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Christian radio station says freedom of speech under attack

CHURCH CONGREGATION: Christian Radio is unhappy about a court ruling banning one of its adverts (PA)

A LEADING radio station for Christian listeners has gone on the offensive after it was banned by the Court of Appeal from broadcasting an advertisement calling on people to report incidents of discrimination in the workplace involving their faith.

Premier Christian Radio, which claims to be “Britain’s biggest Christian broadcaster”, has taken a full page advert in today’s Telegraph newspaper in protest of the court’s ruling.

The legal decision to ban the advert calling on listeners to share experiences of marginalisation at work was upheld yesterday (Nov 19).

Speaking about the ruling, the station’s chief executive Peter Kerridge said: “It was not only a bad day for freedom of speech for Christians, it was also a bad day for democracy in general, and a very bad day at the office for the Master of the Rolls.”

When ruling the Christian Radio advert unlawful at the ruling, Master of the Rolls Lord Dyson said it was “directed to the political end of making a fairer society by reducing or eliminating the marginalisation of Christians in the workplace”, which breaches broadcasting legislation.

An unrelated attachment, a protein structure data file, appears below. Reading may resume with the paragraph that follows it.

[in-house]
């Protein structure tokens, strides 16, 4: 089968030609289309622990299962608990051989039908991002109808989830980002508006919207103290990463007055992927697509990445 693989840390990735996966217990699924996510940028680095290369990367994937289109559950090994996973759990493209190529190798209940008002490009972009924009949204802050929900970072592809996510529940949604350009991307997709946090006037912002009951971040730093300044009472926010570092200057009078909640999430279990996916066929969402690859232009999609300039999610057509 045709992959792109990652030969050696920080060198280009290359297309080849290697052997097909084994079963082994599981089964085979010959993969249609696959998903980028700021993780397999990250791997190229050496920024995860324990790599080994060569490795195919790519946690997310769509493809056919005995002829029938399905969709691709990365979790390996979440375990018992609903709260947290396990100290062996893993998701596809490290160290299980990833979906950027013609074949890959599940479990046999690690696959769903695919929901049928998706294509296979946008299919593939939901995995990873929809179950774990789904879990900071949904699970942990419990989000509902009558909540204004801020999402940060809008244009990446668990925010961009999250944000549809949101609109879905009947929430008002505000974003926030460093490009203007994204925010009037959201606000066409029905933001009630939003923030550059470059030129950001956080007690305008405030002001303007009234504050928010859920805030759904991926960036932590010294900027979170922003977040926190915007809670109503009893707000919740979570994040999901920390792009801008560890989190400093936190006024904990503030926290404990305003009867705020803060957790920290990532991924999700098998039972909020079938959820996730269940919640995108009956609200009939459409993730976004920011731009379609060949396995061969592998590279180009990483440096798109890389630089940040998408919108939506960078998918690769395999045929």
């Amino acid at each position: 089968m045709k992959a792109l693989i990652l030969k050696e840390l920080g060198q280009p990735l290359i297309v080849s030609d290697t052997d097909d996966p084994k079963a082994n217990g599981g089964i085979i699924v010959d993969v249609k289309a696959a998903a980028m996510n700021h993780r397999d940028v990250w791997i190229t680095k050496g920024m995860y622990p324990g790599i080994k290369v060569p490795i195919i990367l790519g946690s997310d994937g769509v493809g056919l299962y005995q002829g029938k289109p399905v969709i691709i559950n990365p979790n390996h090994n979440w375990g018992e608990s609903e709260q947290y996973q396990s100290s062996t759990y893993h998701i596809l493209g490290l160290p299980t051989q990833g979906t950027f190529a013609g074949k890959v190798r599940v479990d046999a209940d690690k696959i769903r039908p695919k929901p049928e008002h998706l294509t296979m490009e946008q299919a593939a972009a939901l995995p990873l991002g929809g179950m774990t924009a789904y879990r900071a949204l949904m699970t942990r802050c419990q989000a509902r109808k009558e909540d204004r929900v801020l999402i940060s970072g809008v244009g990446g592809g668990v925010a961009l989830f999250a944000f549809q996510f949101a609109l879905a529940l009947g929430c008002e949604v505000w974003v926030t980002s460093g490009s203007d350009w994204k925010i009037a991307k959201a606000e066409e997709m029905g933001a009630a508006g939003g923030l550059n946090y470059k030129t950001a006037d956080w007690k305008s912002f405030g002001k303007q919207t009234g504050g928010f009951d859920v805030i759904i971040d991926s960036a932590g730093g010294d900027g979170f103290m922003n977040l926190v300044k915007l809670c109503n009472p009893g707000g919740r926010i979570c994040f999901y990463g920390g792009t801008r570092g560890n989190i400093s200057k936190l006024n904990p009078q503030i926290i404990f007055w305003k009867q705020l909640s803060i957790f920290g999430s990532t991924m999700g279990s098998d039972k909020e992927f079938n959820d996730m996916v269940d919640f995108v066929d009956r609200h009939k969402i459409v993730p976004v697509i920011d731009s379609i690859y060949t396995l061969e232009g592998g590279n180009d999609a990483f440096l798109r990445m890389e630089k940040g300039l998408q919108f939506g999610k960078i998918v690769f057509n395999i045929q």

In reaction, Kerridge said: “This would suggest that any radio advertisement calling for data to inform public debate to help a fairer society would also be banned.

“But it raises the question of whether Parliament intended a blanket ban on radio adverts for surveys.”

The radio chief added: “The wording of the advert did not seek to achieve a political end, it had no political message and there was no attempt to influence the listener to a particular viewpoint, so there appears to be no good reason to ban it.

“The public interest cannot be best served by preventing people from gaining information and we believe that such a ban represents an attack on freedom of speech for everyone.

“Naturally we are disappointed with the judgement but will now consider further options which may be available to us with our legal representatives.”

The station’s advert taken out in today’s Telegraph says: “Christians have been banned for giving their opinion. Yours could be next.”

It also reproduces the banned copy of the advert under a sub heading that asks: “Would you have banned this advert?”

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